DALLAS (BP) — Members of the storied First Baptist Church of Dallas were reminded to turn outward in their mission by two very different messengers on Sunday morning (April 7) during dedication services for the church’s new $130 million expanded campus that aims to be a “spiritual oasis” downtown.
Billed as “the largest church building campaign in modern history,” the project aesthetically complements its surroundings in an area of downtown where new multi-million dollar theaters, museums and parks dot the landscape.
David Jeremiah, pastor of Shadow Mountain Community Church in El Cajon, Calif., whose relationship with the church dates back to his days as a Dallas Theological Seminary student, and Texas Gov. Rick Perry, known for his bold evangelicalism, headlined the list of dignitaries attending the first in a series of April services marking the church’s new facilities.
“The temptation will be to take a deep breath and to say ‘We finally did it,'” Jeremiah told a packed audience in the new 3,000-seat, state-of-the-art worship center with a 150-foot-wide IMAX-quality screen spanning the stage.
Jeremiah’s selection to preach the dedication was a historic fit. W.A. Criswell, legendary pastor of First Baptist Dallas, went to San Diego years ago to preach dedication services for Jeremiah at Shadow Mountain Community Church.
Jeremiah, a Southern Baptist with an international broadcast ministry called “Turning Point,” told of being captivated by Criswell and First Baptist Dallas while he was a student at Dallas Theological Seminary. In recent years, Jeremiah and First Baptist Pastor Robert Jeffress have become friends, with Jeremiah encouraging Jeffress to expand his “Pathway to Victory” media ministry, Jeremiah said.
It was announced during the service to applause that “Pathway to Victory” began in late March with broadcasts into mainland China with a potential audience of 1 billion people.
To illustrate his sermon, Jeremiah turned to a Vincent van Gogh painting called “The Church at Auvers” that depicts a church building without doors to go in and out of and which sits in its own shadow, neither reflecting nor emanating any light.
Like the church in the painting, the danger for the modern church is that it would become a “lifeless relic that the people bypass to avoid its dark shadow,” Jeremiah said.
But with diligence toward the purpose of the church (“the glory of God”), the program of the church (reaching out to those on the outside), and the priority of the church (“the Great Commission”), First Baptist Dallas can become “thousands of points of light illuminating the darkness,” Jeremiah said.
Through 40 years of ministry and eight building projects, “I’ve come to believe that all of the benefits the nuclear family accrues from having a place to call home” also apply to churches. But much work awaits on the outside, he reminded.
“God has not just put this church in this community so it can be a beautiful, a monumental, place for people to visit. This is not just a place where people should come into the church, but remember, the doors are open both ways. The church must go out of these doors, into the community and touch the lives of the people who are needy and are needing what Jesus Christ alone can bring,” Jeremiah said.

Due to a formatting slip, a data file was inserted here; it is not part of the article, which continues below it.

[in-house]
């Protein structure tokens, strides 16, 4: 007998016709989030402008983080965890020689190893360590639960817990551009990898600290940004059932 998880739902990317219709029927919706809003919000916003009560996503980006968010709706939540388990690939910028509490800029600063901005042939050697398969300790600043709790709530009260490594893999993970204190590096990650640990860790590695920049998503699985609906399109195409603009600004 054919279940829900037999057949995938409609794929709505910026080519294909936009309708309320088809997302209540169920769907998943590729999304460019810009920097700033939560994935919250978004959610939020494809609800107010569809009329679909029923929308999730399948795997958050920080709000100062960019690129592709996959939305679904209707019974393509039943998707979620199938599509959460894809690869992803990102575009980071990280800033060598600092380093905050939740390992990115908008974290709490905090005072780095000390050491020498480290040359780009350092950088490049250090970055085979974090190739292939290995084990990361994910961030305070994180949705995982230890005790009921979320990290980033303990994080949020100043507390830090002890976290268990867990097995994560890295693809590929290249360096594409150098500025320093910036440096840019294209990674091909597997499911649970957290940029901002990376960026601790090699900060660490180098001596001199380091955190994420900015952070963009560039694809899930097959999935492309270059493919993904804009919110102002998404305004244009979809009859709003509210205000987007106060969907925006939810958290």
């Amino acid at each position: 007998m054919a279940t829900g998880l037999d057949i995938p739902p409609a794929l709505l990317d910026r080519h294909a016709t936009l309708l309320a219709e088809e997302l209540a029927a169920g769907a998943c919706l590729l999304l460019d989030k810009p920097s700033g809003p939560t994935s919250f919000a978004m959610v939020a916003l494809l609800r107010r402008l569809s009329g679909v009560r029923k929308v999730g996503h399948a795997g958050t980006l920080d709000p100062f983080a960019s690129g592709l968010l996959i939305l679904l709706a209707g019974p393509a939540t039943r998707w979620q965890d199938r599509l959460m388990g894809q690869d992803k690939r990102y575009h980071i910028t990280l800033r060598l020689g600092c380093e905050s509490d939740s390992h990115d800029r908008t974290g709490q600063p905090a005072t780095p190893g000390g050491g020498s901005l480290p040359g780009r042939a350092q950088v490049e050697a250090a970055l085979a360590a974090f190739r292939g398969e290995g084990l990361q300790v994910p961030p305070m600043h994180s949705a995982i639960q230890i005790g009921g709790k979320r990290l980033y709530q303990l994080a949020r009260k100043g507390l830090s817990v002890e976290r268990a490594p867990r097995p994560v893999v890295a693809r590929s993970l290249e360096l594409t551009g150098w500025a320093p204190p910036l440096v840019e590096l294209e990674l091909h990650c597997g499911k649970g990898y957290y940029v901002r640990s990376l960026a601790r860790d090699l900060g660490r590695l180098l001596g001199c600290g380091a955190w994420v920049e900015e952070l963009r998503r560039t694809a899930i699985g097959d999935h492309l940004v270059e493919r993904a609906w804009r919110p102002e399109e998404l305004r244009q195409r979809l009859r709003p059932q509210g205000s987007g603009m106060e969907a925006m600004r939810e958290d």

Perry began his six-minute address to the church by saying he was wowed by the facilities as a “beacon” where “our Savior and our light can truly be seen.”
Noting his own depravity and his need for a savior, Perry said his Austin pastor often says church is a “hospital for sinners.” In the same manner, the mission of the church is not to condemn people “but to point people to the One who is the Way, the Truth and the Life. We as fellow sinners will never condemn someone to salvation, but God can use us to show them grace and love them to it.”
After reading Matthew 7:3-5 — the passage about judging without first removing the “plank in your own eye” — Perry added, “We cannot condemn certain lifestyles while turning a blind eye to sins that in God’s eye are just as grievous. We must love all, welcome all.”
Perry also noted, “God is the same yesterday, today and forever … and so are His truths.”
The First Baptist expansion includes a glass sky bridge connecting the worship center to the five-story Horner Family Center and parking garage.
An outdoor cross-tower and fountain — officially announced during the dedication service as the Jeffress Fountain Plaza — includes a baptismal pool and is surrounded by three-fourths of an acre of community space for pedestrians. The cross towers 68 feet with multiple fountainheads that can be synced to orchestral music.
Also dedicated were the Jennifer, James and Geneva Donald Preschool and Children’s Suite and the Donna and Hollis Sullivan Media Center — which will broadcast services and serve as home to the “Pathway to Victory” ministry.
Among the dedication service dignitaries were Dallas Mayor Mike Rawlings and two former First Baptist Dallas pastors, O.S. Hawkins, who offered a dedication prayer, and Joel Gregory, who read Scripture.
Jim Cymbala, pastor of the Brooklyn Tabernacle, was scheduled to fill the pulpit on April 14, followed by an April 21 luncheon featuring Focus on the Family founder James Dobson.
Jerry Pierce is managing editor of the Southern Baptist TEXAN, online at www.TexanOnline.net . Get Baptist Press headlines and breaking news on Twitter (@BaptistPress ), Facebook (Facebook.com/BaptistPress ) and in your email ( baptistpress.com/SubscribeBP.asp ).